Dubuque, Iowa, May 7, 2019 / 01:20 pm (CNA).- Archbishop Michael Jackels of Dubuque, Iowa was hospitalized on Friday due to a heart attack. The archbishop was taken to Mercy Hospital on the evening of May 3.

He had two stents installed in his heart, ABC affiliate KCRG-TV9 reported.

Father Nils Hernandez, pastor of Trinity Cluster, a grouping of parishes in Monona, Iowa, said the archbishop is doing well but called for prayers.

“The Archbishop is in good spirits and feeling better. He will be in the hospital for a few days,” said Nils on Facebook, relaying an email from the diocese. “Please keep him in your prayers for a full recovery.”

Fr. Noah Diehm, pastor of St. John Baptist de La Salle, also encouraged for prayers on social media.

“May the Lord give him the graces he needs to recover quickly and to continue to labor faithfully in His vineyard,” said Diehm.

Jackels served as Bishop of Wichita for eight years prior to his appointment to the Archdiocese of Dubuque in 2013.

Georgia heartbeat bill signed into law

Tue, 05/07/2019 - 14:15

Atlanta, Ga., May 7, 2019 / 12:15 pm (CNA).- Georgia Gov. Brian Kemp has approved a controversial law that bans abortion after the detection of a fetal heartbeat. The law will come in to force January 1, but is expected to be the subject of immediate legal challenge from abortion activists.

The Living Infants Fairness and Equality (LIFE) Act will limit abortion in the state of Georgia to about the first six weeks of gestation. Presently, abortion is legal in the state until the 20th week of a pregnancy.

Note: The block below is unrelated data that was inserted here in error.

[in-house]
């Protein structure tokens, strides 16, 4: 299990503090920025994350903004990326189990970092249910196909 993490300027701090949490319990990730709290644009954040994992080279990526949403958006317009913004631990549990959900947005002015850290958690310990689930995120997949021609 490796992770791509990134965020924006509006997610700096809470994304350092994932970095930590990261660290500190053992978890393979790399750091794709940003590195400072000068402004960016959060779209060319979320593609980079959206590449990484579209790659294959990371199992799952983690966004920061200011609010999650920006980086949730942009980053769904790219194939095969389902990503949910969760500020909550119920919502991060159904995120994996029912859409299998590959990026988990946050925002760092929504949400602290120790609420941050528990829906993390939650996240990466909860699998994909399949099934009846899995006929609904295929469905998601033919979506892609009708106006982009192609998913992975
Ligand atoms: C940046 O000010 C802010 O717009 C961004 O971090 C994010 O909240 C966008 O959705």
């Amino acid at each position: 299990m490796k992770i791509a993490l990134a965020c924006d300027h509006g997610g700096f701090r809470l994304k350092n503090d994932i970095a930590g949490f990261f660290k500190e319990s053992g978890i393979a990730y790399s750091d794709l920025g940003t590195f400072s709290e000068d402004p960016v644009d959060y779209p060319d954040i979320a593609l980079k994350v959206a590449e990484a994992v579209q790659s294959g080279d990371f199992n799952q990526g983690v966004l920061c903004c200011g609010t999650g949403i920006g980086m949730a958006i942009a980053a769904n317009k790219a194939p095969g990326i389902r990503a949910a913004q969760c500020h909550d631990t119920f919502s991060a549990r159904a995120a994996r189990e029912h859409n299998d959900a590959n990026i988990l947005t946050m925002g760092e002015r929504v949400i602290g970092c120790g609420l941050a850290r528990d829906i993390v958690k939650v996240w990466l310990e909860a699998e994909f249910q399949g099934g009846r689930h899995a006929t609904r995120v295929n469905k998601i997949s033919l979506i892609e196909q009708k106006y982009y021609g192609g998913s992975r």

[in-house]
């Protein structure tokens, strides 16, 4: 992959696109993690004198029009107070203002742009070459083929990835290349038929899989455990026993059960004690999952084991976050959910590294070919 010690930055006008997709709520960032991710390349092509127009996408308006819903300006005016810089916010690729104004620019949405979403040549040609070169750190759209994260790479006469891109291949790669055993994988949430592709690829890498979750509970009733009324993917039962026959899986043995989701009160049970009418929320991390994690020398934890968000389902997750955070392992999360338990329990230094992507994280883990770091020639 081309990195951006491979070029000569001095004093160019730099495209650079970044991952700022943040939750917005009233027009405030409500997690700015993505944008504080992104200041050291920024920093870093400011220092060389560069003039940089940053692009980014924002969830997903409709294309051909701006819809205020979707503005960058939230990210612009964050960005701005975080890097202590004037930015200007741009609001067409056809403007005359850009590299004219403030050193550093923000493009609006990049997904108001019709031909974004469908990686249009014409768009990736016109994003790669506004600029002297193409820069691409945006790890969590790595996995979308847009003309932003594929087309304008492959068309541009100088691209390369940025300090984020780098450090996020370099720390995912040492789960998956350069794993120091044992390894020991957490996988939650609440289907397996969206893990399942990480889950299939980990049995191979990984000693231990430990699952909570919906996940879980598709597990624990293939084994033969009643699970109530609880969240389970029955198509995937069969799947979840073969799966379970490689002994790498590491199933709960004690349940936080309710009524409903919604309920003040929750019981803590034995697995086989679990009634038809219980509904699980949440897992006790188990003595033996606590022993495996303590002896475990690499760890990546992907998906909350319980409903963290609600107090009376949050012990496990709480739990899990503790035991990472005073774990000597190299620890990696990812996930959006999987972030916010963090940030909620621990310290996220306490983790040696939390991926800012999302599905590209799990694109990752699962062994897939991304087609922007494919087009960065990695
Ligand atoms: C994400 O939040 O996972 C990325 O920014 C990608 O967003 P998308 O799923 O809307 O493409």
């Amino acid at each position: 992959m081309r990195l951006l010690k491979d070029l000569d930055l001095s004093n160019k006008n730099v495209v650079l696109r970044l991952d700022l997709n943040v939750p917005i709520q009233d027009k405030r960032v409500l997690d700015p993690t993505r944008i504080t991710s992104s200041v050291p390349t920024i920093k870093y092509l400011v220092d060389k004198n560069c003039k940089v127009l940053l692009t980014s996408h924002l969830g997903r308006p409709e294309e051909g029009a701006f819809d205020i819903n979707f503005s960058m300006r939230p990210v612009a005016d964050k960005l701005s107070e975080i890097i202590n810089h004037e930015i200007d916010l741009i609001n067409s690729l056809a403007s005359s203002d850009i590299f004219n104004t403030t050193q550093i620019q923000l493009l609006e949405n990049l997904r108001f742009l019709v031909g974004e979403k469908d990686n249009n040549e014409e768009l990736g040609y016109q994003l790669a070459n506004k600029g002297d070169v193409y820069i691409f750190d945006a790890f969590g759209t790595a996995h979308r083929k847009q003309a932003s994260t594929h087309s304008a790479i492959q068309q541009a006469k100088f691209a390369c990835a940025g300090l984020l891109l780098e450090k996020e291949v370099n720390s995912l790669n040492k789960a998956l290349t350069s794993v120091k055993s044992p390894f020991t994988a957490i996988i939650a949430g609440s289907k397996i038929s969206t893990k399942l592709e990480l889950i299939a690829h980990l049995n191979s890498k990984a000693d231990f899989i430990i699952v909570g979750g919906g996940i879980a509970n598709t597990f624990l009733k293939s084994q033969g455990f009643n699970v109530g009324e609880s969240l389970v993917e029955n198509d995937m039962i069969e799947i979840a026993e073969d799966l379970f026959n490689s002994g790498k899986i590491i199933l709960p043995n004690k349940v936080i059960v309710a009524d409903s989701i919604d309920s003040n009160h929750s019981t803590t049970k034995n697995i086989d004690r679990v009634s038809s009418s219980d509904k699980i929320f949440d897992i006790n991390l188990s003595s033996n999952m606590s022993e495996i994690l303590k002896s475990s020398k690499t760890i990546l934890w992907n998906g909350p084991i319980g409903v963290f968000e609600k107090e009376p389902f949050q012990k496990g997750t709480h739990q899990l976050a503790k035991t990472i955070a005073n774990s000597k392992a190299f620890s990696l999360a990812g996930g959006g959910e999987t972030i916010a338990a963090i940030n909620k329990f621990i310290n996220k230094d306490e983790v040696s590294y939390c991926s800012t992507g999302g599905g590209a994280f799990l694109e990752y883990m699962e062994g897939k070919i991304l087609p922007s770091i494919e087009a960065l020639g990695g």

“We stand up and speak for those unable to speak for themselves. The LIFE Act is very simple, but also very powerful,” said Kemp prior to signing the bill.

The bill is “a declaration that all life has value, that all life matters, that all life is worthy of protection,” he said.

Francis J. Mulcahy, the executive director of the Georgia Catholic Conference, said in a statement provided to CNA that the bishops were fully behind the bill and are pleased that Kemp signed it into law.

“The Catholic Bishops of Georgia supported this bill and commend Governor Kemp for signing it,” said Mulcahy. The bishops said this law is a step forward compared to the present situation in the state, and “will bring protection of unborn human life to a point closer to conception than current law.”

The American Civil Liberties Union has previously promised to fight the LIFE Act in court if the governor signed it into law. Other states have seen similar legislation struck down as unconstitutional by the courts following expensive legal battles.

Given the expensive legal processes which have followed the passage of heartbeat bills, many pro-life advocates, including some bishops, have witheld support from the measures, advocating instead for so-called “trigger laws” which would ban abortion in the event that Roe v Wade is overturned.  

Kemp acknowledged the imminent legal battle, saying that he knew many people did not agree with the law.

 “I realize that some may challenge it in the court of law. But our job is to do what is right, not what is easy,” he said.

While the Georgia law is not the first such measure to be passed at the state level, it drew national attention following public opposition by actress Alyssa Milano.

Milano, who appeared on the television show “Who’s the Boss?” and in the direct-to-video movie “Lady and the Tramp II: Scamp’s Adventure,” had threatened to organize a state-wide boycott by the film and television industry should Kemp sign the bill.

Georgia has a favorable state tax structure for TV and film production, and now attracts a larger share of the industry than Hollywood.

“We’ve always found (Georgia) to be populated with friendly and caring people,” said Milano in March. “We’ve found the hotels in which we stay and restaurants in which we dine while filming there to be comfortable and of a high quality. We’ve been glad to bring billions of dollars in revenue to support Georgia’s schools, parks, and communities.”

“But we cannot in good conscience continue to recommend our industry remain in Georgia if H.B. 481 becomes law,” she added.

Thus far, a boycott has failed to materialize, and many television shows and movies are still scheduled to be shot in Georgia in the coming months. A similar boycott was threatened following the election of Kemp but failed to materialize.